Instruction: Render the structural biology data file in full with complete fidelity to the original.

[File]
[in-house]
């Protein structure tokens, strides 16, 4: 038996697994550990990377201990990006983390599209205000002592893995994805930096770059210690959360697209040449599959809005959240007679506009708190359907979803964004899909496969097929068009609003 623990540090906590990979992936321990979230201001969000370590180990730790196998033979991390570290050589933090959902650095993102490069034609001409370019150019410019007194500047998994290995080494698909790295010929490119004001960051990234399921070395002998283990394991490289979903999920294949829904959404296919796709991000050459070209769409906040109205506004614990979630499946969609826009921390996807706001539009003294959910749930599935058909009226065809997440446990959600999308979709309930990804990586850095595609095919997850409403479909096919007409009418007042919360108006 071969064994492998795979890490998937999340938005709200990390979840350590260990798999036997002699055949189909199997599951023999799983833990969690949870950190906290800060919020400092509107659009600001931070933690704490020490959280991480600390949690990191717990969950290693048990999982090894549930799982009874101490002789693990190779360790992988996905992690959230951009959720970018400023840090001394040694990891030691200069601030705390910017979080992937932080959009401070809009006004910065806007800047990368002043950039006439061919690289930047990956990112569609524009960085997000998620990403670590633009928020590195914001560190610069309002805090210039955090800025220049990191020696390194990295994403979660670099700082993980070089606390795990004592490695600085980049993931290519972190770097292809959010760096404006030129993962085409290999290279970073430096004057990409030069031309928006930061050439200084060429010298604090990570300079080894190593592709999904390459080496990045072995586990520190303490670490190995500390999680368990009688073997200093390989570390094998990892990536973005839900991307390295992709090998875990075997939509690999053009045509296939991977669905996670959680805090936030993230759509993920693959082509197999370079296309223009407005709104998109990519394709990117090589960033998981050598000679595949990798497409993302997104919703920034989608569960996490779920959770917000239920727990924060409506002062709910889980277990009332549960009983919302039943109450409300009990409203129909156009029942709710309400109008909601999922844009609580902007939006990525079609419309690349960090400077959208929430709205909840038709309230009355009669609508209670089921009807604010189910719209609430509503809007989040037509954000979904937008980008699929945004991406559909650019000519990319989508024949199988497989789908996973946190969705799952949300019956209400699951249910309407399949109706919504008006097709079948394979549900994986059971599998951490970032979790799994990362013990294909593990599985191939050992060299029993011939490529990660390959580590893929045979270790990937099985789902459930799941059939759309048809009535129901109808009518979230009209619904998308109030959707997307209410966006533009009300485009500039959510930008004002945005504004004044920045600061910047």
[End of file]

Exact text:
[in-house]
């Protein structure tokens, strides 16, 4: 038996697994550990990377201990990006983390599209205000002592893995994805930096770059210690959360697209040449599959809005959240007679506009708190359907979803964004899909496969097929068009609003 623990540090906590990979992936321990979230201001969000370590180990730790196998033979991390570290050589933090959902650095993102490069034609001409370019150019410019007194500047998994290995080494698909790295010929490119004001960051990234399921070395002998283990394991490289979903999920294949829904959404296919796709991000050459070209769409906040109205506004614990979630499946969609826009921390996807706001539009003294959910749930599935058909009226065809997440446990959600999308979709309930990804990586850095595609095919997850409403479909096919007409009418007042919360108006 071969064994492998795979890490998937999340938005709200990390979840350590260990798999036997002699055949189909199997599951023999799983833990969690949870950190906290800060919020400092509107659009600001931070933690704490020490959280991480600390949690990191717990969950290693048990999982090894549930799982009874101490002789693990190779360790992988996905992690959230951009959720970018400023840090001394040694990891030691200069601030705390910017979080992937932080959009401070809009006004910065806007800047990368002043950039006439061919690289930047990956990112569609524009960085997000998620990403670590633009928020590195914001560190610069309002805090210039955090800025220049990191020696390194990295994403979660670099700082993980070089606390795990004592490695600085980049993931290519972190770097292809959010760096404006030129993962085409290999290279970073430096004057990409030069031309928006930061050439200084060429010298604090990570300079080894190593592709999904390459080496990045072995586990520190303490670490190995500390999680368990009688073997200093390989570390094998990892990536973005839900991307390295992709090998875990075997939509690999053009045509296939991977669905996670959680805090936030993230759509993920693959082509197999370079296309223009407005709104998109990519394709990117090589960033998981050598000679595949990798497409993302997104919703920034989608569960996490779920959770917000239920727990924060409506002062709910889980277990009332549960009983919302039943109450409300009990409203129909156009029942709710309400109008909601999922844009609580902007939006990525079609419309690349960090400077959208929430709205909840038709309230009355009669609508209670089921009807604010189910719209609430509503809007989040037509954000979904937008980008699929945004991406559909650019000519990319989508024949199988497989789908996973946190969705799952949300019956209400699951249910309407399949109706919504008006097709079948394979549900994986059971599998951490970032979790799994990362013990294909593990599985191939050992060299029993011939490529990660390959580590893929045979270790990937099985789902459930799941059939759309048809009535129901109808009518979230009209619904998308109030959707997307209410966006533009009300485009500039959510930008004002945005504004004044920045600061910047």